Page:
No Radio Frequency
There seems to be conflicting information out there about this (and other Logitech devices using radio frequency (“RF”) to communicate with the hub or even components that use RF. Neither the Elite nor the Companion use RF and you cannot use these remotes to control any components with RF.
It seems that the days of RF universal remotes are ending and many of the top devices (including all in the Logitech lineup) are using a combination of Bluetooth and WiFi. We should also note that even the Harmony devices that had RF in the past were not designed to directly control RF devices. They used a proprietary RF signal to communicate with past versions of the hub. You can read all about that in this entry on the Logitech blog from 2010.
The Harmony Elite works with a very wide range of smart home devices, including lights, shades, thermostats, and more.
If you have a device like the Amazon Echo or the Echo Dot (which both use Amazon Alexa to control things), then you probably already use them to control most or all of your smart home devices. Both of these remotes work with a wide range of home automation devices such as the Google Home or Apple Home Kit.
But the real magic happens when you start building the smart home devices into your Harmony Hub “Activities.” You can set up the Hub to do a series of commands including the smart home devices and your home theater components and then use Alexa to trigger that. For example, you can say “Alexa, it’s movie time” to trigger an action that will lower the shades, dim the lights, turn on your home theater components, and switch everything to the proper settings to watch a movie.
Technology is pretty cool, right?
If you do plan on adding an Alexa device to your home theater setup, go with the Echo Dot. It is much smaller and has the exact same functionality. The only benefit of the standard Echo is the bigger speaker, but you can just plug the Echo Dot into your home theater speakers if you need a bigger sound. The Echo Dot is a tremendous value considering the price. You can CLICK HERE to check availibility on Amazon.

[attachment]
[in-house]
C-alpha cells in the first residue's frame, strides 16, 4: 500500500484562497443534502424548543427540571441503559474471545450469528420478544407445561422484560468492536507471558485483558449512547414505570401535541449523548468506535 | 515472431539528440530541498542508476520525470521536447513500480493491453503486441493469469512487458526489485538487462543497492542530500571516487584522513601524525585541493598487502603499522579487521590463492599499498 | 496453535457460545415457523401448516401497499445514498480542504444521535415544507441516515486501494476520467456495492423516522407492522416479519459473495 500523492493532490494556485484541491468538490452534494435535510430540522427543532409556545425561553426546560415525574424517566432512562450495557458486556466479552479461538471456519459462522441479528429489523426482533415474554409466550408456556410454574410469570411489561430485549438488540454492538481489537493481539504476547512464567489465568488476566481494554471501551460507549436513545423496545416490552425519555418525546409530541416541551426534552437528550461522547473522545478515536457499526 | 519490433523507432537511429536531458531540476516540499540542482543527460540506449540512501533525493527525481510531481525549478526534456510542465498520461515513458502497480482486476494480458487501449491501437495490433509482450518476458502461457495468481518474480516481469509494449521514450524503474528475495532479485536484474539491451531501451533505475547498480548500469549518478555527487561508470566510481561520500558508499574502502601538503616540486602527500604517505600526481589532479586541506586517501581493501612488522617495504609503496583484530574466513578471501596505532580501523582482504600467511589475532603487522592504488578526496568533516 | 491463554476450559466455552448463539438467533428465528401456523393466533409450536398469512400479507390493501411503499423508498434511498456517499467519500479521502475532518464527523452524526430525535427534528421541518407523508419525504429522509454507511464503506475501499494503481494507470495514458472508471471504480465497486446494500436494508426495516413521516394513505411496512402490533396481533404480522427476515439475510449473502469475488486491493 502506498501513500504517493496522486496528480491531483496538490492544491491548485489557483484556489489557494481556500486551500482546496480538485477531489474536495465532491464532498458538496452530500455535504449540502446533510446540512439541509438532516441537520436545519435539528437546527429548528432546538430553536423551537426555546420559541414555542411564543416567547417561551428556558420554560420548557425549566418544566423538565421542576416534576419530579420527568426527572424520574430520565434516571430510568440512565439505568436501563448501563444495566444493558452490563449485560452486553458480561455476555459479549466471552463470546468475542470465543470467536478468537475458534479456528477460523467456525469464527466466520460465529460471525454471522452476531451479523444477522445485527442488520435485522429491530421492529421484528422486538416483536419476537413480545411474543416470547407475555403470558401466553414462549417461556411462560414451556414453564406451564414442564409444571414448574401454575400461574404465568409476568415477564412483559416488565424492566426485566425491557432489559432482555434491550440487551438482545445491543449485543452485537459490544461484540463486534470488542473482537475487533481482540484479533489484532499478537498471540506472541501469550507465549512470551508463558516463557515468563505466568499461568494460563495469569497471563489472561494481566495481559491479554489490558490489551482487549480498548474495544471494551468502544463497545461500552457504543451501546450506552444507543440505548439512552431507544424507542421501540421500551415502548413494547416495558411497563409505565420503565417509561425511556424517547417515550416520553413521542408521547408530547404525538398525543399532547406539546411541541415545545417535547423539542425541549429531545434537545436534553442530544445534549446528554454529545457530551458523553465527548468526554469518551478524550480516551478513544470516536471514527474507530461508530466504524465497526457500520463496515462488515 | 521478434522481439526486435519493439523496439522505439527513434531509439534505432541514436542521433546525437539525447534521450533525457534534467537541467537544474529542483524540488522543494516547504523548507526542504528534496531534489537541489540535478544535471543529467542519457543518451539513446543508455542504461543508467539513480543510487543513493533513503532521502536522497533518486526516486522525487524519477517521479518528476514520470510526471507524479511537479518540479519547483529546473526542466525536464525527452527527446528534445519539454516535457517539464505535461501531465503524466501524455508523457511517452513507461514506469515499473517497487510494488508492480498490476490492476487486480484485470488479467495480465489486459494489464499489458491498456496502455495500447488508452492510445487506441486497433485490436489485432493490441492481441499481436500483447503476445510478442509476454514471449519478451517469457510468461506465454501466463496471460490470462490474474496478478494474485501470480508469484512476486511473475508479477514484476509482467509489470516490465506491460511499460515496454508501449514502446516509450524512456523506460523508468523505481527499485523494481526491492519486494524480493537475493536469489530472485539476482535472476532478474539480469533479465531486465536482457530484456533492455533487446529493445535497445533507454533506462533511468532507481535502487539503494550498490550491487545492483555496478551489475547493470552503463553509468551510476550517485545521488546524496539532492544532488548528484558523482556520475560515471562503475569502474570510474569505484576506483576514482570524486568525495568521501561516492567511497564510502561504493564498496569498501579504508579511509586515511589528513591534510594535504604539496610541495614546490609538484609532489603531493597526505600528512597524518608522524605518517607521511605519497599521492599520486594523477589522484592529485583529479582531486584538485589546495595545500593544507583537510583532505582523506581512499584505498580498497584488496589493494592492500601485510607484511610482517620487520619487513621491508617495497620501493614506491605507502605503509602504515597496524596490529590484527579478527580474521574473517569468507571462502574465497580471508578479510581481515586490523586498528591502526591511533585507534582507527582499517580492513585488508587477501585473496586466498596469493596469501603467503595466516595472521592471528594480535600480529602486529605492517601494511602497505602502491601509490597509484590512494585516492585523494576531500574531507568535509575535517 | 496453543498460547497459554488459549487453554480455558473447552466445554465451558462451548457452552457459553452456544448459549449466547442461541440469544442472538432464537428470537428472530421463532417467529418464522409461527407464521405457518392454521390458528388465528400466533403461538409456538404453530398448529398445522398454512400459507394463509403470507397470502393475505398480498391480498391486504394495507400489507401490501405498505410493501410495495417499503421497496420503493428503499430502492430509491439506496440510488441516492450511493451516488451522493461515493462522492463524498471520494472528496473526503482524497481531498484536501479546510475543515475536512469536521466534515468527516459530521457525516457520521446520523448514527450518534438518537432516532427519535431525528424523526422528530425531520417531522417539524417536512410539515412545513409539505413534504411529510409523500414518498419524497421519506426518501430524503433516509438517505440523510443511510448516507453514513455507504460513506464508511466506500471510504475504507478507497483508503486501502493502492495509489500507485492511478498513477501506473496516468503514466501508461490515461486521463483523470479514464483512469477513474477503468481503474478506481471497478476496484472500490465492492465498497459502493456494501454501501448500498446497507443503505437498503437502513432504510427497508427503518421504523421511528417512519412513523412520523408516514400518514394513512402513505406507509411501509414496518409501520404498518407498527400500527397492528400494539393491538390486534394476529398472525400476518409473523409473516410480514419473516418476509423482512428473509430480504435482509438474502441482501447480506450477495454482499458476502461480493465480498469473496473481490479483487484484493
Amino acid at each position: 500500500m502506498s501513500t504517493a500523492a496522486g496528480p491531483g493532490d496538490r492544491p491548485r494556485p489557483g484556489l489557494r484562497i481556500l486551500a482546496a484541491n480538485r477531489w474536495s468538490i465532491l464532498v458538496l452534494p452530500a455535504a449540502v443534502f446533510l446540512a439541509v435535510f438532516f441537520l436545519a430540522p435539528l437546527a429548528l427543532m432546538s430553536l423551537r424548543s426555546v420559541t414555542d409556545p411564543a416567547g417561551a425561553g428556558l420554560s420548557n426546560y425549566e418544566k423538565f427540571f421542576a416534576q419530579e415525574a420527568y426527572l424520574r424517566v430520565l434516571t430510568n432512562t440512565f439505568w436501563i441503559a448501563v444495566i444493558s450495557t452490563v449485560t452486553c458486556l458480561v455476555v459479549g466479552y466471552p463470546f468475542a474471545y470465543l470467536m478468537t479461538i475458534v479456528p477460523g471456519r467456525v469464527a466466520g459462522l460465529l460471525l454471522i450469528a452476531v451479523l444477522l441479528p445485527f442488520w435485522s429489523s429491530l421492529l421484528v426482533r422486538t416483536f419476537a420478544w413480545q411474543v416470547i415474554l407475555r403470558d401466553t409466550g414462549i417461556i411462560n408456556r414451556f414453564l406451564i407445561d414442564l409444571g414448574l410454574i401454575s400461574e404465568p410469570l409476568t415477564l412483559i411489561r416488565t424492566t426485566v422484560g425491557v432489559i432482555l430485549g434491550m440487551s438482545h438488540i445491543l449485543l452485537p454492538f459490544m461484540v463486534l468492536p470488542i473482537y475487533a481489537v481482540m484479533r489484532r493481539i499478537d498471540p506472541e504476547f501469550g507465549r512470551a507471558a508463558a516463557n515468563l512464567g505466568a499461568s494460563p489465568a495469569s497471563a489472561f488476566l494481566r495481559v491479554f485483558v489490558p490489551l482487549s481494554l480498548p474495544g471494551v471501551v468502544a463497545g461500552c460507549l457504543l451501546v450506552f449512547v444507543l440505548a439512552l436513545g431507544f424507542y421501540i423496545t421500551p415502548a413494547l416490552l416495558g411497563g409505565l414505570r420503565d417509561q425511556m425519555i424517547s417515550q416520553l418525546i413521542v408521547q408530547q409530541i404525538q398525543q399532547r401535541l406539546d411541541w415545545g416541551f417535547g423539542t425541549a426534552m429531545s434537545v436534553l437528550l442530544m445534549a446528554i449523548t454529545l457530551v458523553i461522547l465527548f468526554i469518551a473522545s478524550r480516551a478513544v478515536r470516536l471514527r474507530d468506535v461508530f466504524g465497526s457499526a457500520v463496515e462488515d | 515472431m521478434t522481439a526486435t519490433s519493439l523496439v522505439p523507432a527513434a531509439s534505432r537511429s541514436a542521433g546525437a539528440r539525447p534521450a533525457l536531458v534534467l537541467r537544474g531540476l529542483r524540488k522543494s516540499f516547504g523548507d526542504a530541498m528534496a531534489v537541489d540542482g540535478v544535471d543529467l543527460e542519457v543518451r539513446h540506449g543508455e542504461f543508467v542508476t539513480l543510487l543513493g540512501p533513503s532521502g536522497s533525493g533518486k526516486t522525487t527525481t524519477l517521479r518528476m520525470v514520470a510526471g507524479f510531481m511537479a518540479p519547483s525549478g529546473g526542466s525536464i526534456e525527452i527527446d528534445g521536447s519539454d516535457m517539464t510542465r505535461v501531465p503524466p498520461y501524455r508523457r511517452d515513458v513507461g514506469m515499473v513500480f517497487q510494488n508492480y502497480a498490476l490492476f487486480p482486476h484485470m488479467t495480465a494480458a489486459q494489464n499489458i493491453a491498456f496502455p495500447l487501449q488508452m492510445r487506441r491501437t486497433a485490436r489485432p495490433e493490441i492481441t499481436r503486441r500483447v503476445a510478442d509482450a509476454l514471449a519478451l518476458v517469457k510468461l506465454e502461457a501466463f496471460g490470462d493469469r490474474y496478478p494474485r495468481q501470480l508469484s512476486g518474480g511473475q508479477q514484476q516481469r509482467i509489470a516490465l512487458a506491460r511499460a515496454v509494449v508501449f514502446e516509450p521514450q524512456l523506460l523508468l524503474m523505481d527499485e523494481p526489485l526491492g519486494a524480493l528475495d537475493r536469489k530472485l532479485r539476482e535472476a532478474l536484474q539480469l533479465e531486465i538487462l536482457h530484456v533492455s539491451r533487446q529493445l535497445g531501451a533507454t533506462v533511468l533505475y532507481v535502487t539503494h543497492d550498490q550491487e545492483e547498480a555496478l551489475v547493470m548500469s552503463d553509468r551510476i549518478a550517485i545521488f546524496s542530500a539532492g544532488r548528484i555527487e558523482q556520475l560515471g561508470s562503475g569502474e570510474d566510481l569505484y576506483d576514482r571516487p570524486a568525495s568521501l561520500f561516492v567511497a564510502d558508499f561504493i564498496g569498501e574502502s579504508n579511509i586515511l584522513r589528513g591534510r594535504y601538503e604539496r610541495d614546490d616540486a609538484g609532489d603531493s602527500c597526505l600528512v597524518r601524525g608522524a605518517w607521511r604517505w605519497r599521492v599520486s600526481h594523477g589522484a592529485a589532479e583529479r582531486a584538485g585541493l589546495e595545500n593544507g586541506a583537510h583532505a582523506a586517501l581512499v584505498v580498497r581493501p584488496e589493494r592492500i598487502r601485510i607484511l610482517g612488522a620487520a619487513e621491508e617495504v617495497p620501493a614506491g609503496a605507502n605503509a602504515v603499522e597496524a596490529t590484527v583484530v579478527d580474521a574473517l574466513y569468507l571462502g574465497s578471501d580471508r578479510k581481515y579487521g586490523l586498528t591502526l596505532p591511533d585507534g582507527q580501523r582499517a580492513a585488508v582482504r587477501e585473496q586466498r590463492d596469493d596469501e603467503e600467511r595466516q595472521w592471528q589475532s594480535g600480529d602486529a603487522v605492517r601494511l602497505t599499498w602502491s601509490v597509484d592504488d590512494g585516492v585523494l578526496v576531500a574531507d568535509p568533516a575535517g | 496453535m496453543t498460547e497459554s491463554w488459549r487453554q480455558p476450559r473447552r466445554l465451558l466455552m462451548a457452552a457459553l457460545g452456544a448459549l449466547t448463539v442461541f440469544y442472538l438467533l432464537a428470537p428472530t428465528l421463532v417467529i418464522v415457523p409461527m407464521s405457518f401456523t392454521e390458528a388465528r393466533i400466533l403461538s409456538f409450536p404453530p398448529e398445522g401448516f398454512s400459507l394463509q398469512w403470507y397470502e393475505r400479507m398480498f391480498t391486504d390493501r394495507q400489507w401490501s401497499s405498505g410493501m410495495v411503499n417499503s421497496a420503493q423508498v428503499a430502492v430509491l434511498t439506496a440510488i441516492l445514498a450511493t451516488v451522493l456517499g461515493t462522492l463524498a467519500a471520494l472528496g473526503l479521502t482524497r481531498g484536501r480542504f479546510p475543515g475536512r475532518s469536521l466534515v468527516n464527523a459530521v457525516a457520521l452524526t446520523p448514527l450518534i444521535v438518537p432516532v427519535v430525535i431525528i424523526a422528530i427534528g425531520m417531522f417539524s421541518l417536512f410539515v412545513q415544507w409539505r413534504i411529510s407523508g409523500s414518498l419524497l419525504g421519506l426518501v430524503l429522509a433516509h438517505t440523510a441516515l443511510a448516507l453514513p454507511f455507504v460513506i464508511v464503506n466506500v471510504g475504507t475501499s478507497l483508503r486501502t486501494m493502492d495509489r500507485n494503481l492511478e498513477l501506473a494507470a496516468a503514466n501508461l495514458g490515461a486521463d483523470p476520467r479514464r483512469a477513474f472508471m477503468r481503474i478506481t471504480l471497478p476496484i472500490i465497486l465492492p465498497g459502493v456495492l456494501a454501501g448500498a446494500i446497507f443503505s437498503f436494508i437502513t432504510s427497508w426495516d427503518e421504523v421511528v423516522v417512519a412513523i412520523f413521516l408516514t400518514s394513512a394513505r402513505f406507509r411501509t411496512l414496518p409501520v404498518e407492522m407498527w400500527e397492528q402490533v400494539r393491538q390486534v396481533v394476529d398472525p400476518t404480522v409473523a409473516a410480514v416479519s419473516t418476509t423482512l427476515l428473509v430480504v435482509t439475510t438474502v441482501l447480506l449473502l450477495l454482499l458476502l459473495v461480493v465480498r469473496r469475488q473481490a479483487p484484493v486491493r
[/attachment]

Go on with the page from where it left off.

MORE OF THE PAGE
If you want to see all the smart home devices that are compatible with the Harmony line of remotes follow this link.
Ergonomics & Usability
Logitech has been in the remote game for a long time and has had many versions of their remotes. Throughout this time, they have really focused on improving the ergonomics in every new version, and it really shows in the Elite.
The most commonly used buttons sit right where your thumb would be when holding the device. As you get further from that center spot, Logitech has done a good job of identifying the second most used buttons and so forth.
I think the measure of good ergonomics in a remote is how often you have to adjust your grip on it or use a second hand to reach any of the buttons. There are really few situations where this happens with the Elite.